Yo soy del águila el vuelo,……   Of eagle I am the flight,
y del león el rugido,……………       And of a lion the roar;
de las estrellas el giro…………   Of the starry sky the gyre
y brillo del disco solar…………    And brightness of the solar orb.

Soy yo Mercurio y soy Marte;    I am Mercury and Mars;
Dionisio, Apolo y Teseo;              Dionysius, Apollo, Theseus;
soy de Cupido el deseo.                Of Cupid the lusty love…
Yo soy eso y aún soy más.           I’m that and e’en more than that.

 

 

Conversation with ‘H’ – & 6th part

You (H). ‘…… perhaps we both ought accept that Planck was right: matter exists. Or are you saying that matter does not exist; is that really your position, Dr. M? Are you saying that not only is consciousness the substrate of matter and of the world, but that ultimately, matter and the world do not exist, and all that does exist (whatever that might mean within such a definition) is consciousness?……’

Me (M): A3. Plank was an empirical scientist with a philosophical bent. Was he a thoroughgoing or pure non-dualist? His position seems to be like yours, except when he adds (or is attributed to him): ‘non-duality implies the universality of consciousness. Concomitantly, it implies that consciousness is the ‘stuff’ everything is made of.”  YES! Continue reading

Conversation with ‘H’ – 5

M. … Of course, we know ‘we’ are primarily awareness where no distinctions whatsoever are valid, such as male/female. But something occurs to me just now, and is that prior even to the apparent multiplicity I mentioned above, and perhaps even more significant if not more real, is the presentation or exhibition in nature – amounting to a cosmological law – of the dichotomy or binary positive-negative, active-passive, static-dynamic, yang-yin, potentiality-actuality (this one an Aristotelian distinction). And, of course, male-female.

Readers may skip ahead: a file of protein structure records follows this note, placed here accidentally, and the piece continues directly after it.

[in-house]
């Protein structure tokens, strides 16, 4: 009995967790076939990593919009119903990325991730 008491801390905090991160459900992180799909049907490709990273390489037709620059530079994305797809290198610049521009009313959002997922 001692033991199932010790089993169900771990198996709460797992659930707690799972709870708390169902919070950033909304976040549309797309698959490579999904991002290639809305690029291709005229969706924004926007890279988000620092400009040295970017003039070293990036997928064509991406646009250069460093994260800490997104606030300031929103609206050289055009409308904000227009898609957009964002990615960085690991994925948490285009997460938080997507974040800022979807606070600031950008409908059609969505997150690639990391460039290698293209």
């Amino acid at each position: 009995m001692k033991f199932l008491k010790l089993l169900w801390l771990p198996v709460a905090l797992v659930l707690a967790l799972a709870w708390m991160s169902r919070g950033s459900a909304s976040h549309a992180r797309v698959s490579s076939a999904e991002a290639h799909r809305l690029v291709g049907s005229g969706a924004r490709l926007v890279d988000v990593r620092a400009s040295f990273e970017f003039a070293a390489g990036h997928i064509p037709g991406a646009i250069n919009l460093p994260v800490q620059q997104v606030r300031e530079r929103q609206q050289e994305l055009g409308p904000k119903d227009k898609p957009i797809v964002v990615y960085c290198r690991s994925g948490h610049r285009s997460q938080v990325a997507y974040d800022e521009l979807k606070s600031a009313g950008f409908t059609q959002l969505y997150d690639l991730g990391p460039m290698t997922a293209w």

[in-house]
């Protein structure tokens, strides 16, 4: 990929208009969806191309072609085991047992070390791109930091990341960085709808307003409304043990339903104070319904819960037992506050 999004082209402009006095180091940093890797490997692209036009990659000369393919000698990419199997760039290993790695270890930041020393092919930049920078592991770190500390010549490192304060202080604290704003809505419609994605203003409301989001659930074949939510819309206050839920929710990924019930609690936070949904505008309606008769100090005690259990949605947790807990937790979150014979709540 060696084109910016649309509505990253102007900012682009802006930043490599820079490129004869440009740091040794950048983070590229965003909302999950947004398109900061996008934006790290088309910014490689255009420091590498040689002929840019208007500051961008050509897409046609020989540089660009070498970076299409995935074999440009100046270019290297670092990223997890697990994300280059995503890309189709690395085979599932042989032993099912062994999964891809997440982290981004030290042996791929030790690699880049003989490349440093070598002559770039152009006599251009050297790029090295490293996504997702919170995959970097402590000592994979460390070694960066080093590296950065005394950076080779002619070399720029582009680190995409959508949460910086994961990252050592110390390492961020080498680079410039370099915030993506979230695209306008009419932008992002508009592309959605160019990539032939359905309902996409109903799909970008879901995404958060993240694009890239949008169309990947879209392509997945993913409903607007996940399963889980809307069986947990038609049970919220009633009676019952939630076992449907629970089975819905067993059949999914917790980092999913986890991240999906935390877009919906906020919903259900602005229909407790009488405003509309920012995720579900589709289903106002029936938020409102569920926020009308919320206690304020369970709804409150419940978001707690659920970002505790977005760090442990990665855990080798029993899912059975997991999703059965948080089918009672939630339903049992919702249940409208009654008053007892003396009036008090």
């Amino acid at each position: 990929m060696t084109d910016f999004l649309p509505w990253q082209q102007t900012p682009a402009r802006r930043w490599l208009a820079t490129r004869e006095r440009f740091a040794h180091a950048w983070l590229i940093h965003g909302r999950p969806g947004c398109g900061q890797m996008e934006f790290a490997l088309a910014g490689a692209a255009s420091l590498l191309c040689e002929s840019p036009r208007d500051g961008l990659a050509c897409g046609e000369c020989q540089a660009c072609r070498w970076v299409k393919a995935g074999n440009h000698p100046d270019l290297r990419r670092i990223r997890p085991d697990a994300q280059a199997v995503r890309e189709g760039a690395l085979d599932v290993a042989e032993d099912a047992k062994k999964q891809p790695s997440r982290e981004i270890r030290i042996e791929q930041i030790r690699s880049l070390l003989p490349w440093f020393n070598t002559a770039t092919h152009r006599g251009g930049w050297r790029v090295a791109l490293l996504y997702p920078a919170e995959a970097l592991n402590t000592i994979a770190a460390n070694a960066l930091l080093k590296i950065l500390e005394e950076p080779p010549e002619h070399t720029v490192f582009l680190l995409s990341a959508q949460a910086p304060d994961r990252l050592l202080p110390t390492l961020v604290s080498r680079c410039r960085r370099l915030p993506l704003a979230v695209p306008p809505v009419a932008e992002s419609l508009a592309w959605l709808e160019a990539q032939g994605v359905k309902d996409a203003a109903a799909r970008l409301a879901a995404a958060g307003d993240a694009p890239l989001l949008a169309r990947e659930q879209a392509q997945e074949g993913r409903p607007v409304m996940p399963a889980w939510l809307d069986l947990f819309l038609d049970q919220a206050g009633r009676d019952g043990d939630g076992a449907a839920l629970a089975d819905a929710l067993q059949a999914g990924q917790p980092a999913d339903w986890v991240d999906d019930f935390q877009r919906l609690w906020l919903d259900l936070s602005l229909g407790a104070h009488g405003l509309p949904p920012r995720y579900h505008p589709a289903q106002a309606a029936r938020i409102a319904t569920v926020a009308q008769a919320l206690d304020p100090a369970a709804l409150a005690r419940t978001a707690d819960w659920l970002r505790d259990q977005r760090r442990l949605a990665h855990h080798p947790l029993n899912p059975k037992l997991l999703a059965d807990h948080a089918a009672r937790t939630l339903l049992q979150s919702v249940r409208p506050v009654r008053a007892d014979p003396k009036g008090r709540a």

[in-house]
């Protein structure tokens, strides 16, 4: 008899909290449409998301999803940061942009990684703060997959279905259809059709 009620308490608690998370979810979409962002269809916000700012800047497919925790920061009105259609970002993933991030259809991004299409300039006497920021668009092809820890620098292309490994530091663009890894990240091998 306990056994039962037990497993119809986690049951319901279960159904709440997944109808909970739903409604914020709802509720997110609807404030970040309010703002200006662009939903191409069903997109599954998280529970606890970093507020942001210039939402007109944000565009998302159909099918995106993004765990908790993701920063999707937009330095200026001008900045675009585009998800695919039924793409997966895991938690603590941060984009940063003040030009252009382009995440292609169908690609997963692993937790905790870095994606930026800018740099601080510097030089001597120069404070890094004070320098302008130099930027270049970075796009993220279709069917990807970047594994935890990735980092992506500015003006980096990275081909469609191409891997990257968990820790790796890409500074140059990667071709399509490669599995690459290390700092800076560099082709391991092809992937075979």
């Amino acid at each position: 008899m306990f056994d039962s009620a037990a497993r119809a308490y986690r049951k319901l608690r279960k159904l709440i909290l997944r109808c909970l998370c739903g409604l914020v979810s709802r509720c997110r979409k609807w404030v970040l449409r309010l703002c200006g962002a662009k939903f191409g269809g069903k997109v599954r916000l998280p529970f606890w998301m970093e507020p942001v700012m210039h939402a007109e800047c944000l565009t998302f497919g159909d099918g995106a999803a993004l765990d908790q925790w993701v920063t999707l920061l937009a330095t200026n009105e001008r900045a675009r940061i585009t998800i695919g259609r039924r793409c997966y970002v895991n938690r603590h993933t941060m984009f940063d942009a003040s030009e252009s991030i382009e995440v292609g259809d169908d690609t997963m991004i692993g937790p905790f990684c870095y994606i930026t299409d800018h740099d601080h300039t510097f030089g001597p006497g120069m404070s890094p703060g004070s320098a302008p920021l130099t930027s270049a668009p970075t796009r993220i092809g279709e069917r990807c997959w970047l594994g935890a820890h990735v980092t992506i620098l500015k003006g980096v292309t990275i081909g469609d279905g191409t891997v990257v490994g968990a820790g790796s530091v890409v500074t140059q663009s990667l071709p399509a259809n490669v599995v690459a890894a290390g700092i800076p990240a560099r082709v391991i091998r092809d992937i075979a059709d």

And, by extension or implication we have: angularity-roundness, left brain-right brain, etc. Someone I knew (a traditionalist or perennialist) wrote in one of his books that poetry is masculine and musicality and dance feminine… man is protector and woman nurturer; doctrine male, method female (in Buddhism it is the reverse, i.e. doctrine as prajna). Further, Sophia (wisdom) is female, represented by the goddesses Athena and Saraswati, also Minerva. And so on.

A final point: Is your metaphysical position, rather than pure non-duality, closer to the mitigated non-duality of Ramanuja (a great sage in the Indian philosophical tradition)? If so, who can find fault in that? Continue reading

Conversation with ‘H’ (Knower, Witness) Prelude & Part 1

H. ‘… as regards the somewhat artificial distinction (ontologically speaking) that I make between awareness and consciousness, then this is something I do of my own choosing, accepting that there is an objectless state of mind that cannot correctly be termed ‘consciousness’ as it is not ‘with knowledge’ of any kind. In its stricter, more formal sense, then in the language of Pali this would be one of the Arūpajhāna, as you may well know – i.e. neither perception nor non-perception. I often find myself in dispute with phenomenologists over whether an objectless awareness is possible. Although the (8th) Arūpajhāna itself is of course a very rarified state, the very fact that it is a state gives me – I hope – the liberty to introduce the idea of a Tabula Rasa of mind, and which, again due to the ubiquity of the term, I call ‘awareness’ for the purposes of creating a template for learning only. I do not consider it to be its own ontological category.’ Continue reading